We’re nearly a third of the way through 2022, and so far Apple has only graced us with one new Mac — the Mac Studio, announced back at the company’s Spring event.
We’re expecting many more Apple laptop and desktop computers over the next eight months, however, and now we have some hard evidence that the company is putting the unreleased hardware through its final paces.
Bloomberg (opens in new tab) reports that Apple is testing “at least nine” new Macs with four different configurations of the upcoming M2 chip.
The evidence comes in the form of developer logs from third-party apps on the App Store, which have been good predictors of imminent hardware in the past, and suggests Apple is actively testing its upcoming computers against real-world software. Bloomberg adds that this has been “corroborated by people familiar with the matter.”
As with the M1, it seems Apple is testing four flavors of M2. Alongside the regular M2, there are what appear to be Pro, Max and Ultra variants.
The entry-level vanilla M2 appears to be being tested in a MacBook Air 2022 (J413), a Mac mini 2022 (J473) and an entry-level MacBook Pro 2022 (J493). You may get a sense of deja vu at this point, as these are the three bits of hardware Apple debuted the original M1 chip with, so a pattern does appear to be forming.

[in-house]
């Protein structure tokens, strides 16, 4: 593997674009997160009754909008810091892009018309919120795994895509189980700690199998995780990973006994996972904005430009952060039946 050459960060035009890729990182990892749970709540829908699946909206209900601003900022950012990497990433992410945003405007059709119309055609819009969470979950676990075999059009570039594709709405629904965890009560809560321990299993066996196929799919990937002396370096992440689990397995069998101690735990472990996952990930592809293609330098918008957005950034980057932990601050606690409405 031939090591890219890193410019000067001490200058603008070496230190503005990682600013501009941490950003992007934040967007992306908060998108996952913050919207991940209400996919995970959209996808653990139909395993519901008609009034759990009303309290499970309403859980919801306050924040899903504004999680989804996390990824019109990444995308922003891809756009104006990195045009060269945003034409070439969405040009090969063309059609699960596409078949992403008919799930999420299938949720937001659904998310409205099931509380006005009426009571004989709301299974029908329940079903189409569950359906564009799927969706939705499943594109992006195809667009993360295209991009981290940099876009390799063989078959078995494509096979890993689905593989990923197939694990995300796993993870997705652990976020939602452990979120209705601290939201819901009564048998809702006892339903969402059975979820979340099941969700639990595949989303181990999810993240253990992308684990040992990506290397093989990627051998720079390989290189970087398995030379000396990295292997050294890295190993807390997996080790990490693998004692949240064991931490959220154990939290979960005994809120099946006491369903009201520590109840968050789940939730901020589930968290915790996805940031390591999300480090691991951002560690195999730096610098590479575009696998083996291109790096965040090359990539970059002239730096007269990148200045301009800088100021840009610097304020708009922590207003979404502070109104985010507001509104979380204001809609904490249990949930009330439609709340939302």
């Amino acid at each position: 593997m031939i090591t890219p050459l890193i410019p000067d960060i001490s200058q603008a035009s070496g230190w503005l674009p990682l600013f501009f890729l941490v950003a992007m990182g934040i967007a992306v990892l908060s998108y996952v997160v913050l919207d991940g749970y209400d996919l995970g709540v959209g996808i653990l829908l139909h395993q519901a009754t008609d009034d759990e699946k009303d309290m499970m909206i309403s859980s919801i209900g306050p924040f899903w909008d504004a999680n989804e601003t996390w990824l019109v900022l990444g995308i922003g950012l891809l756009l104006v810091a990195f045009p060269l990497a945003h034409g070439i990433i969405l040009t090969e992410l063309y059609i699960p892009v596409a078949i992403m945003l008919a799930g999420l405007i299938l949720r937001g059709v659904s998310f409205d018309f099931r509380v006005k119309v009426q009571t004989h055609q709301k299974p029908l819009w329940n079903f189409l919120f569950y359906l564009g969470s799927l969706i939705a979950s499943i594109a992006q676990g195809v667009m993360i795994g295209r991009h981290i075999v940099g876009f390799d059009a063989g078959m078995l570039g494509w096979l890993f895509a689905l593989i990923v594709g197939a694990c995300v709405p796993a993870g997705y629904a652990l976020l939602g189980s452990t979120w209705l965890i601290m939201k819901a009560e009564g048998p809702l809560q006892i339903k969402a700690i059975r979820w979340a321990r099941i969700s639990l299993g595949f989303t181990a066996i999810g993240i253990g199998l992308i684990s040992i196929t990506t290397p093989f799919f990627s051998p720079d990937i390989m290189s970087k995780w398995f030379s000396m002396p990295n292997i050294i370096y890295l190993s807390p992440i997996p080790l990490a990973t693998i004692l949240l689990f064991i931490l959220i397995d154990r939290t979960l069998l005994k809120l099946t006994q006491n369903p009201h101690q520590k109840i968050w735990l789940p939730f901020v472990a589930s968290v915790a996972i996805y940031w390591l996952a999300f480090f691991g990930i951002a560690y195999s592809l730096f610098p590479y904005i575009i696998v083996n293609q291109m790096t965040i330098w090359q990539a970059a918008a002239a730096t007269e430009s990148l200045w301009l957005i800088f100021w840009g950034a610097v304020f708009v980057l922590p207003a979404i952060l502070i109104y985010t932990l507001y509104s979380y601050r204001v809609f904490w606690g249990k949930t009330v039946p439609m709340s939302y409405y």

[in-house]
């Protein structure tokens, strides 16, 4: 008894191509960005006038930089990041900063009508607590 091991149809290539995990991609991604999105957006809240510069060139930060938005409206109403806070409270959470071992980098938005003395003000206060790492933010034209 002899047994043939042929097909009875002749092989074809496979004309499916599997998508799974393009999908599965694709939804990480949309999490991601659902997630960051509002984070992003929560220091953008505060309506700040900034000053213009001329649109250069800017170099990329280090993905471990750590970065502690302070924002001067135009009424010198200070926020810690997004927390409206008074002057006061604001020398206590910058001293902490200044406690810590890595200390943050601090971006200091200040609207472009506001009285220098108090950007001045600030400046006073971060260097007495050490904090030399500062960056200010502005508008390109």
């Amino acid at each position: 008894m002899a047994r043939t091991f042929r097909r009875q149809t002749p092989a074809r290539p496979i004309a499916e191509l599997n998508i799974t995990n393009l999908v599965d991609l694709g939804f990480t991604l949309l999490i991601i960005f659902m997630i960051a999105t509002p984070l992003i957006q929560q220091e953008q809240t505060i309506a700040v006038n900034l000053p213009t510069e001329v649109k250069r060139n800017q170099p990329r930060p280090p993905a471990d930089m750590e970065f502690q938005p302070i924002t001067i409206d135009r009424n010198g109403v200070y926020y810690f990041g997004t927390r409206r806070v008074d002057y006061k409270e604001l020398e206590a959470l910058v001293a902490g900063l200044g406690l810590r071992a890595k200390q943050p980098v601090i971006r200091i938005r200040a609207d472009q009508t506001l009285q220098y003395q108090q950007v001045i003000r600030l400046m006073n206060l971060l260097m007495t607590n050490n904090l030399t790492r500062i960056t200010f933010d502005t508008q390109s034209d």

Across all three, the M2 chip has the same specs: the same eight CPU cores as the M1, but with an additional two-to-three graphics cores, for a total of ten.
Then there are computers powered by M2 Pro and M2 Max chips. As with last year’s equivalent M1 silicon, these souped up chips appear destined for 14-inch and 16-inch versions of the MacBook Pro (J414 and J416 respectively), but there’s also an M2 Pro powered Mac mini (J474) being put through its paces.
Bloomberg doesn’t provide specifics for the M2 Pro, but the M2 Max appears to have 12 CPU cores and 38 graphics cores, which is up from ten and 32 in the current version. It will also reportedly pack 64GB of memory.
Wrapping up the M2-powered Macs is a Mac Pro 2022 with the codename of J180. This appears to pack the M2 enhanced follow up to the M1 Ultra which debuted in the Mac Studio.
Finally, Bloomberg mentions that Apple is testing yet another Mac mini with the current-generation M1 Pro and M1 Max chips. We’ve heard similar before, but it was widely assumed that the Mac Studio might have made such models redundant — although the firmware of the Studio Display seems to reference new models, so perhaps not.
While Bloomberg clearly states that not all of these models will necessarily be released, it does look like Apple has a busy year ahead. But the symmetry in distribution between the various versions of M1 and M2 (Pro and Ultra for high-end MacBook Pros, Ultras for high-end desktops and basic M2s for entry-level MacBooks and Mac minis) suggests that Apple may have found its Apple Silicon groove for the years ahead.